Samsung’s premium tablets, which have magnificent OLED panels and top-notch speakers, are also superb media viewing devices. Games, movies, and TV shows all look and sound fantastic on them. You couldn’t do much better than these tablets if all you want to do with them is watch movies, but if that’s all you want, you can get almost the same experience from Apple, Lenovo, or OnePlus for a lot less money.
This year, Samsung increased the price of each model by $100, so the entry-level Tab S9 starts at $799.99, the midrange Tab S9 Plus is priced from $999.99 and above, and the expensive Tab S9 Ultra starts at $1,199.99. The S Pen stylus, which is now also water-resistant, is still included with each one, but keyboards and other add-ons may quickly raise the price by several hundred dollars. Furthermore, it is disappointing that Samsung doesn’t provide a charging brick for these devices, which enable up to 45W fast charging yet take an eternity to charge with a standard phone-size charger.
I have recommendations for who each model is for after testing all three for a few weeks. For each size, I’ve also provided several price-competitive options below.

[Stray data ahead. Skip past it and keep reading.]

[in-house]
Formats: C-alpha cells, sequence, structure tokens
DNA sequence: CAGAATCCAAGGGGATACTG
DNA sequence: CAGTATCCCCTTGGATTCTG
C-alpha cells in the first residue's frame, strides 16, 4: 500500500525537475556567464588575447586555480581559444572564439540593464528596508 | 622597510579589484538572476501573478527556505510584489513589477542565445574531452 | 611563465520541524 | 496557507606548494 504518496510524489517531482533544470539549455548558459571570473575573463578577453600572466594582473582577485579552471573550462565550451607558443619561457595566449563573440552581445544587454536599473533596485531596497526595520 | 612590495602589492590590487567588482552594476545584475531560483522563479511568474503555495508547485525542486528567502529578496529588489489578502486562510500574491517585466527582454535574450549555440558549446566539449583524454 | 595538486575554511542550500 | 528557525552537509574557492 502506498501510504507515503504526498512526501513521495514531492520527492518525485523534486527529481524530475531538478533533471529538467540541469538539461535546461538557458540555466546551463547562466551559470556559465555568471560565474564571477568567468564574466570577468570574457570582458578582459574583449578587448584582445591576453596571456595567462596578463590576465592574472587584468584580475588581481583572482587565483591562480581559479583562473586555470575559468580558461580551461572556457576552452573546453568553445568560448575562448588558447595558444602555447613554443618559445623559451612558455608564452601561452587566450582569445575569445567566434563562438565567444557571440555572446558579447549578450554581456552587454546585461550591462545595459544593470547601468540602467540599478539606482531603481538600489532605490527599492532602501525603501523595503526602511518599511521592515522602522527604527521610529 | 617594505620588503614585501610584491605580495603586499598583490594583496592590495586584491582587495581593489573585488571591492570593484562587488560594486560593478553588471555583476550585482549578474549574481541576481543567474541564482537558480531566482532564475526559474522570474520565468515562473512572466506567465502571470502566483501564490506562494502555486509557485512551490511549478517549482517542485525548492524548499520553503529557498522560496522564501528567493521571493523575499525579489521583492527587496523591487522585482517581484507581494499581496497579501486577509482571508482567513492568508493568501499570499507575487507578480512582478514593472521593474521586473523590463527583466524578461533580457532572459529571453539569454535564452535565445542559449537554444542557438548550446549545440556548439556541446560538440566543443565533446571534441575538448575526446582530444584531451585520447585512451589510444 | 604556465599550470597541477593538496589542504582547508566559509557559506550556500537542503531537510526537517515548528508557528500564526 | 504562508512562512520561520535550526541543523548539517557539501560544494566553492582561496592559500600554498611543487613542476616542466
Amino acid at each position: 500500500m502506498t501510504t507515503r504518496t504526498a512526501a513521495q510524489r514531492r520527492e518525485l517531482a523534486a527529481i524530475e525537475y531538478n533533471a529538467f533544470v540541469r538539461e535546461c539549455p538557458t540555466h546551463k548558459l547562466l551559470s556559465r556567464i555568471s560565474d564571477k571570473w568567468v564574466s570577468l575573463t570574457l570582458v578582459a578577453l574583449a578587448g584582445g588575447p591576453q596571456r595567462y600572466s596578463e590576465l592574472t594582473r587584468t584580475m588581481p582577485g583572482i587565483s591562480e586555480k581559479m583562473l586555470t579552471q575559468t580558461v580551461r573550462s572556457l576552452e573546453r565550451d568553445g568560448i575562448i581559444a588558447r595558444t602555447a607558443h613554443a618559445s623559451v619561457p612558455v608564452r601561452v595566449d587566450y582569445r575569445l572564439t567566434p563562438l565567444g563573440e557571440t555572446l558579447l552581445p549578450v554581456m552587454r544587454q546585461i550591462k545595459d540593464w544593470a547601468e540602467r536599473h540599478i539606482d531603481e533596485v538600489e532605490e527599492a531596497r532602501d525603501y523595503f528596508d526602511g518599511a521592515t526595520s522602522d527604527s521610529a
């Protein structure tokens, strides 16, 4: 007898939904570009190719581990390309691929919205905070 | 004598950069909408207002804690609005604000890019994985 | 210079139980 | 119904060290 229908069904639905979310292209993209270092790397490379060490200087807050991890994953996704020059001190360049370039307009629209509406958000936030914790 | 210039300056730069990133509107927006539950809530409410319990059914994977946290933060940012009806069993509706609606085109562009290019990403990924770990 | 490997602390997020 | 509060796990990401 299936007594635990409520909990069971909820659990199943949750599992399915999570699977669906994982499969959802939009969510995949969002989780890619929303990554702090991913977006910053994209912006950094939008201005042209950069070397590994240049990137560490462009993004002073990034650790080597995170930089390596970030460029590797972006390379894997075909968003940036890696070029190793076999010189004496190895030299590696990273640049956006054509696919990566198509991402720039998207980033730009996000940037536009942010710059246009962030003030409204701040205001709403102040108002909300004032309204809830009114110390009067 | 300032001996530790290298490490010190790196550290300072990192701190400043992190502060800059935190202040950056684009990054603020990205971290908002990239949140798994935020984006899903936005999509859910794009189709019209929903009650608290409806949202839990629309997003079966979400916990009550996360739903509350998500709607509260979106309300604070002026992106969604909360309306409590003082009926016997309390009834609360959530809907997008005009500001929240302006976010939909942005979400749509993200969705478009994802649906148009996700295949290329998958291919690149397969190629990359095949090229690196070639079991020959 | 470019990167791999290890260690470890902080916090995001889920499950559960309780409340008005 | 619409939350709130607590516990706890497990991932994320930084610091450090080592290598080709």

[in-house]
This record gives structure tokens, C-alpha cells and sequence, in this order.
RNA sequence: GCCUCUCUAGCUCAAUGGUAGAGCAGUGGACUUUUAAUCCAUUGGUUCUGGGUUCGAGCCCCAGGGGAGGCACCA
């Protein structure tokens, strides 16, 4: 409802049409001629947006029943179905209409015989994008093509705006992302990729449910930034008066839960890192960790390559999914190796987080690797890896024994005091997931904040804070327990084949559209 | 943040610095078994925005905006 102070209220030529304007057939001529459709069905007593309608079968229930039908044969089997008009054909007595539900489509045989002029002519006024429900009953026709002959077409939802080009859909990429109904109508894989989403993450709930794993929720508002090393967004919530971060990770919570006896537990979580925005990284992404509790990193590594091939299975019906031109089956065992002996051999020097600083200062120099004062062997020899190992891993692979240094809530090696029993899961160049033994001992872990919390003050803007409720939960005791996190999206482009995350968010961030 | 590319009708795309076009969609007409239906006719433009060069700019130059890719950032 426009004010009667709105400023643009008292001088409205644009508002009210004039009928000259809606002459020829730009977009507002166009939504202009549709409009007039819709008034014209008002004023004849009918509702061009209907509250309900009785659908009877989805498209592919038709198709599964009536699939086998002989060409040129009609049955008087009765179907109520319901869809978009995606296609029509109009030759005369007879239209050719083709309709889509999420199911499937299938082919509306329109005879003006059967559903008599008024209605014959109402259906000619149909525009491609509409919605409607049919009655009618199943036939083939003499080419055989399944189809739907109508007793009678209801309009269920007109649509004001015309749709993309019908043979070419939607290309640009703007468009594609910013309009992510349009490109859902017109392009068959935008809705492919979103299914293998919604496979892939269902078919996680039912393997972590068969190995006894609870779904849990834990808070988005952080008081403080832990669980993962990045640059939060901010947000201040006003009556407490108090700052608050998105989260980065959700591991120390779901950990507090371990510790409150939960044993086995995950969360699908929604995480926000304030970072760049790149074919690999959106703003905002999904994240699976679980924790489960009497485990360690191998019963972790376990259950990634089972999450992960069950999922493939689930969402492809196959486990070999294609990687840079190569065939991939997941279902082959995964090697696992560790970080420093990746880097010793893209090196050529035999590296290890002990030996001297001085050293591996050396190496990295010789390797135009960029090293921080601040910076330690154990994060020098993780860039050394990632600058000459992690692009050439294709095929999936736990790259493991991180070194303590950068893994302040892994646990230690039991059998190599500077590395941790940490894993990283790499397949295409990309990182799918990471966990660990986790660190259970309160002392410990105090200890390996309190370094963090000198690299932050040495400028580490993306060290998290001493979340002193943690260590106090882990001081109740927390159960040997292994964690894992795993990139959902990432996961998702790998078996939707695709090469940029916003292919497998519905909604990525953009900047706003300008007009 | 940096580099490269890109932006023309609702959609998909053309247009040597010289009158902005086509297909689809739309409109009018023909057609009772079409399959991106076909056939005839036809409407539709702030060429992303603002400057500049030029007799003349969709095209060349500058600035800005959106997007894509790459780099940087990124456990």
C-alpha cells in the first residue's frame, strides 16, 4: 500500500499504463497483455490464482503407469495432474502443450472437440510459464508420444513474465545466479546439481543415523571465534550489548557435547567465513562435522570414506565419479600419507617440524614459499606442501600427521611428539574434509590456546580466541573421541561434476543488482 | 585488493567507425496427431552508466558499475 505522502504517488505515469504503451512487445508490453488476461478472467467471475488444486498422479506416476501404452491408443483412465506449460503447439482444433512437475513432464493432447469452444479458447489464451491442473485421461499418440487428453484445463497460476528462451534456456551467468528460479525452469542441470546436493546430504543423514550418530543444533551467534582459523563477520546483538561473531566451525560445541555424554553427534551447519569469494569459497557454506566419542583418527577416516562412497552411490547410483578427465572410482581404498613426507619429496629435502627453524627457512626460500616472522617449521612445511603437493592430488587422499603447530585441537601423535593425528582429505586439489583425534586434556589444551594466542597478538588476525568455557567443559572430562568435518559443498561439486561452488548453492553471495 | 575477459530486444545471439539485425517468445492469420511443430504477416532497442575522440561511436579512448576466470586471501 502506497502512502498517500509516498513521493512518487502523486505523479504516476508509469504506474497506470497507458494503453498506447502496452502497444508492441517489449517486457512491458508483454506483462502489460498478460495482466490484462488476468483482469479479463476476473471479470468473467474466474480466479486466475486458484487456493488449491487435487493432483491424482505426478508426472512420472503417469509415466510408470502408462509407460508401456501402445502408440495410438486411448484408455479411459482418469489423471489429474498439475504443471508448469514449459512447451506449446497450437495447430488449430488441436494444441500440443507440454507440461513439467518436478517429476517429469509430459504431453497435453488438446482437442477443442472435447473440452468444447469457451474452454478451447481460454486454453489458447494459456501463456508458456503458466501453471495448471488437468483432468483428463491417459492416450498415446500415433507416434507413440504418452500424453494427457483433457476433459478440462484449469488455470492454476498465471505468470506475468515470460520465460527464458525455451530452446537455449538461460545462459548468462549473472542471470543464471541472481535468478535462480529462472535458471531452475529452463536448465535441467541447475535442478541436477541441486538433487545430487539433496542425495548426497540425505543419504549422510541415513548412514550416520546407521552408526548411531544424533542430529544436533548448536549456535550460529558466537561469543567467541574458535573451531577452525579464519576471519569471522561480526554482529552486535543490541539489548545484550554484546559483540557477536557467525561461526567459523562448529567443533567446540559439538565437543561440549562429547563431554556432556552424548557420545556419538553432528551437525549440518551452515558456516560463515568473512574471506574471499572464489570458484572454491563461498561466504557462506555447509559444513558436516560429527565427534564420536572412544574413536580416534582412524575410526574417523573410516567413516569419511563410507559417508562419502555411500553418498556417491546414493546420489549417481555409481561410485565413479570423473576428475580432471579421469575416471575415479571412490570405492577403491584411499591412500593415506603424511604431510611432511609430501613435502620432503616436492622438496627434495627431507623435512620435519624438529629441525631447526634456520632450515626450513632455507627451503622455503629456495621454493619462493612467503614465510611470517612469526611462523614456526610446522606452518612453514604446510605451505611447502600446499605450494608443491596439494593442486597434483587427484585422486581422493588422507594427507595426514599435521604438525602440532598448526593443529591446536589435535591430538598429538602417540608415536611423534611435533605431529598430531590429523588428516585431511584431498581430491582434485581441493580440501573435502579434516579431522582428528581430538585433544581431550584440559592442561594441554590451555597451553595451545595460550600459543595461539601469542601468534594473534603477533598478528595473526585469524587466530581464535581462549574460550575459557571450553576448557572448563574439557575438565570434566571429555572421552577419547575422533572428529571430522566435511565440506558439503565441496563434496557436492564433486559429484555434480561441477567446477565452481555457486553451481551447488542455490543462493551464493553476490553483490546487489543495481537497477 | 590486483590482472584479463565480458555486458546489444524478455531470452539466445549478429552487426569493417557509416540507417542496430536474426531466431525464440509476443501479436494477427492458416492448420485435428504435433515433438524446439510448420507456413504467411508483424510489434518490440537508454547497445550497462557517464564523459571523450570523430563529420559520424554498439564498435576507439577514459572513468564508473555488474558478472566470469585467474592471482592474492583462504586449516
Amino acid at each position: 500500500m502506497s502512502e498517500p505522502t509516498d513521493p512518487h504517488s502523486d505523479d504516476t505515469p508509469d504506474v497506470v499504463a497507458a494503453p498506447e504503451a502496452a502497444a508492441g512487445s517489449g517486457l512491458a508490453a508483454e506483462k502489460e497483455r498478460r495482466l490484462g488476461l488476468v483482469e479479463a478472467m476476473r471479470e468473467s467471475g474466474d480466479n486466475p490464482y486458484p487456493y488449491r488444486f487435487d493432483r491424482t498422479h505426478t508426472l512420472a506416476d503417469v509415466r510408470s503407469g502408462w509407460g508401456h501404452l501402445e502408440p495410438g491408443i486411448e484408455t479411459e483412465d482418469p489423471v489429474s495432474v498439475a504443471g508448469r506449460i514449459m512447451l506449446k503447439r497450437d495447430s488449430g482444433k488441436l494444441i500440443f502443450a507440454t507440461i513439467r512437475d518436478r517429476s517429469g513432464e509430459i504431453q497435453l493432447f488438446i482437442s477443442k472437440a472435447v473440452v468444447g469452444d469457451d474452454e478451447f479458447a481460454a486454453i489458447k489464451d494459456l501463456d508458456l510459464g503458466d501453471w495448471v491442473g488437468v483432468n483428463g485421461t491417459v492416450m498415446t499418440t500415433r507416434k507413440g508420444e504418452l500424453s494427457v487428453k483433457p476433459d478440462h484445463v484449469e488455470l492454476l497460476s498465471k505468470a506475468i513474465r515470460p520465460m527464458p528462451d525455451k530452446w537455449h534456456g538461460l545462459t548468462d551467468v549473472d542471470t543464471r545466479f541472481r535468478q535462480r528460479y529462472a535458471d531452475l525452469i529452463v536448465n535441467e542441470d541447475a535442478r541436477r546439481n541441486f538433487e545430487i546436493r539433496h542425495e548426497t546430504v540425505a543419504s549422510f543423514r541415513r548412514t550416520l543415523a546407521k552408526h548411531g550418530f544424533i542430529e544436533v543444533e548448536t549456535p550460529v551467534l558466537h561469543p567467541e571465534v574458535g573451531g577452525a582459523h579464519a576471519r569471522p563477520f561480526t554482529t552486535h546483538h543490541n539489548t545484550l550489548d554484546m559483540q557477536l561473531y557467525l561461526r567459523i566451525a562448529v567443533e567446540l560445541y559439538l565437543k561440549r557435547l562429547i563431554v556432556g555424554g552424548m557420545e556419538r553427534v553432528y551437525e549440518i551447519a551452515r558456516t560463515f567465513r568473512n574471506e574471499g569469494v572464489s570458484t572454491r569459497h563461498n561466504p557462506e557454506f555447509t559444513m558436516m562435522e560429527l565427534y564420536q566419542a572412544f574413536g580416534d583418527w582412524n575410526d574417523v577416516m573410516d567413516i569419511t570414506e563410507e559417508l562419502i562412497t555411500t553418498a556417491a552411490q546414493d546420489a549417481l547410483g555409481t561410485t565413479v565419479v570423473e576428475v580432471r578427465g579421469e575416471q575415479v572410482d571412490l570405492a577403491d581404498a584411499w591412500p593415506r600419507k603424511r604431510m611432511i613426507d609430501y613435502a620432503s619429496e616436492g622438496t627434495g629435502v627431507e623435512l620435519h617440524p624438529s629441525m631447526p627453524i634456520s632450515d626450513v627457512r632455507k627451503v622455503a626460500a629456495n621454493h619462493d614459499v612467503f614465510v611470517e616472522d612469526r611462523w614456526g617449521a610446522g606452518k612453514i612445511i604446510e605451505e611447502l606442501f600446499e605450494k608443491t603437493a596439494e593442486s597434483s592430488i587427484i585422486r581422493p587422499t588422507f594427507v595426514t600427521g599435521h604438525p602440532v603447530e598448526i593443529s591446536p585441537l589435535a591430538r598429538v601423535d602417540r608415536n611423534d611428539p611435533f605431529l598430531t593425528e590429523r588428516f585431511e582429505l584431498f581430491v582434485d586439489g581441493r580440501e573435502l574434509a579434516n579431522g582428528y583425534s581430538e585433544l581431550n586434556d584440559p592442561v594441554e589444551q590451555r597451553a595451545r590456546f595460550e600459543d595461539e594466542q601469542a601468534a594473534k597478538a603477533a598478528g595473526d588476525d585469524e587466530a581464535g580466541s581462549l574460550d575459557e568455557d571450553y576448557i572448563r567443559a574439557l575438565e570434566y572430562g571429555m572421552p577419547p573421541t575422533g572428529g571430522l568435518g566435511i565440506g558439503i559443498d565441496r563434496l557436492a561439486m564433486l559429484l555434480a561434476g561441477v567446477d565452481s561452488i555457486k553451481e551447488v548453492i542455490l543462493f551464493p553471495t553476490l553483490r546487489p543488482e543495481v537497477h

Design & Aesthetics: A Closer Look
The 11-inch Galaxy Tab S9 is the size out of the three that works best for standard tablet tasks. I’m referring to activities like watching videos, reading books, taking notes, playing games, and light work like emailing. Due to its smaller size, it is the only one of the three that you can use in portrait mode without finding it very uncomfortable to hold in your hands for a lengthy amount of time.
The Display: Beyond the Pixels
My primary issue with the Tab S9 is that Samsung insisted on maintaining the 16:10 aspect ratio, which makes the tablet much more rectangular than devices like the OnePlus Pad or an 11-inch iPad Pro. The Tab S9 is almost the same width as other tablets, but you lose at least half an inch of screen height, making web browsing seem more constrained in landscape and a little too small in portrait.